THE SEIGE OF SUFFOLK
June 21, 2003
On June 21, 2003, The Pickett Society sponsored a one-day tour of the Suffolk area with particular emphasis on the Siege of Suffolk, which occurred during 1863. We began the day with a walking tour of Cedar Hill Cemetery, the final resting place of many Confederate soldiers and their families. Suffolk Chapter No. 173 UDC was most gracious in providing the group with coffee and doughnuts as we began our walk.
Other sites viewed and visited include Suffolk's old train station (now a museum), Riddick's Folly, Skeetertown Cemetery, Battery Onondaga, and Col. John Phillip's 1840's home (private residence).
One of our first stops was in the cemetery in Skeetertown. It is located in what was once a thriving community of free black people. Katheryne Hamilton stands at the grave of her great grandfather, Jason Boone, who served with the Confederate Army. The old gentleman lived until he was 106 years old and was the father of 30 children by two wives.
The Nansemond River Golf Club allowed our group to use golf carts to transport us the one-half mile from the club to Hill's Point Battery, also known as Fort Huger. Captain Robert M. Stribling of the Fauquier Artillery, all soldiers, and guns located at Hill's Point Battery were captured April 19, 1863. Captain Stribling's grandson, William C. Stribling, and his sons, Jim and Henry, were with us during the tour.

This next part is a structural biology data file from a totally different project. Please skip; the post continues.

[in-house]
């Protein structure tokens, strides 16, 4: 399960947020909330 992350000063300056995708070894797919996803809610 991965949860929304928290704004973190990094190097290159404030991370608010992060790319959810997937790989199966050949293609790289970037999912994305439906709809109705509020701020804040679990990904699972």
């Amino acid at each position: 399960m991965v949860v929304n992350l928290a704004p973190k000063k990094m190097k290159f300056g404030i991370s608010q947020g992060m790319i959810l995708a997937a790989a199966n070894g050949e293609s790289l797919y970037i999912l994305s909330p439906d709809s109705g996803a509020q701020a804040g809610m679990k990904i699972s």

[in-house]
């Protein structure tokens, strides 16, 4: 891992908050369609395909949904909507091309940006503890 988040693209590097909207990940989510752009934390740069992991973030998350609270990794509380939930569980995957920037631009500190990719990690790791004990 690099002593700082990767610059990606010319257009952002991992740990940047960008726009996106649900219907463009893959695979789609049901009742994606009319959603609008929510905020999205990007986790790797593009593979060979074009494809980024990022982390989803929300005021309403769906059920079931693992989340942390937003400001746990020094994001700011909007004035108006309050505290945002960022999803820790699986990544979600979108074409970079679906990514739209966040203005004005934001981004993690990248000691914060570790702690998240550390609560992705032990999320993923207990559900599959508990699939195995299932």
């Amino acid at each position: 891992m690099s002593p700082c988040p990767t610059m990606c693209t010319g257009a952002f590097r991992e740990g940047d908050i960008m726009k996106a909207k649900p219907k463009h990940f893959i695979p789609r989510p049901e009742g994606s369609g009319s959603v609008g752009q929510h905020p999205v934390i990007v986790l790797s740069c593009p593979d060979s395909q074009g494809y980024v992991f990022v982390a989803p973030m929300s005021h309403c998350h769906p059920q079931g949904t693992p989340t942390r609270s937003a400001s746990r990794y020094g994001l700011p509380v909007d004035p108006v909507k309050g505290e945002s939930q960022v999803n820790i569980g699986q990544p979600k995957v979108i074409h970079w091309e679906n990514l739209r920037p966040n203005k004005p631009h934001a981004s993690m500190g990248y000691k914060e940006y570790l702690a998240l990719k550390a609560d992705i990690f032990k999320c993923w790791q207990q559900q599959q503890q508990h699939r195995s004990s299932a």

These earthworks on the Nansemond River known as Battery Onondaga have been preserved by the forward-thinking people in the Suffolk community. Within a stone's throw of this site are hundreds of condominiums and construction of a new five-star hotel.
Cypress Vale, Sallie Ann Corbell's home place, as seen from Chuckatuck Creek. Pilings from the orginial dock can be seen in the water to the right of the standing dock. The sun porch and siding are modern additions.
The Nansemond River Golf Club is built near the site of several military actions during the Siege of Suffolk. After a tasty meal and door prizes, the distinguished speakers took over.
(L-R) Steven A. Cormier (author of "The Siege of Suffolk"), Kermit Hobbs (co-author of "Pictorial History of Suffolk"), Lee Hart (Pickett Society member and tour organizer), and Brian Steele Wills (author of several books, including "War Hits Home").
The Captain Latane, owned by Buddy and Jack Eure, Jr., is a 50-foot buy boat, so named because it was used to buy the day's catch from smaller boats that came alongside of it. The engine house is raised to allow the deck to be underwater, just in case the day's catch is particularly plentiful.
Underway on board the Captain Latane on the Nansemond River, we set a course for the mouth of the James River to view the site of the battle of the C.S.S. Virginia and the Monitor.
As our tour came to an end, the participants were greeted back onshore by Lynn Pope, who had used an old recipe to bake dozens of sumptuous sugar cookies, all decorated by hand. Liquid refreshments also were provided to the tired, but happy, group.
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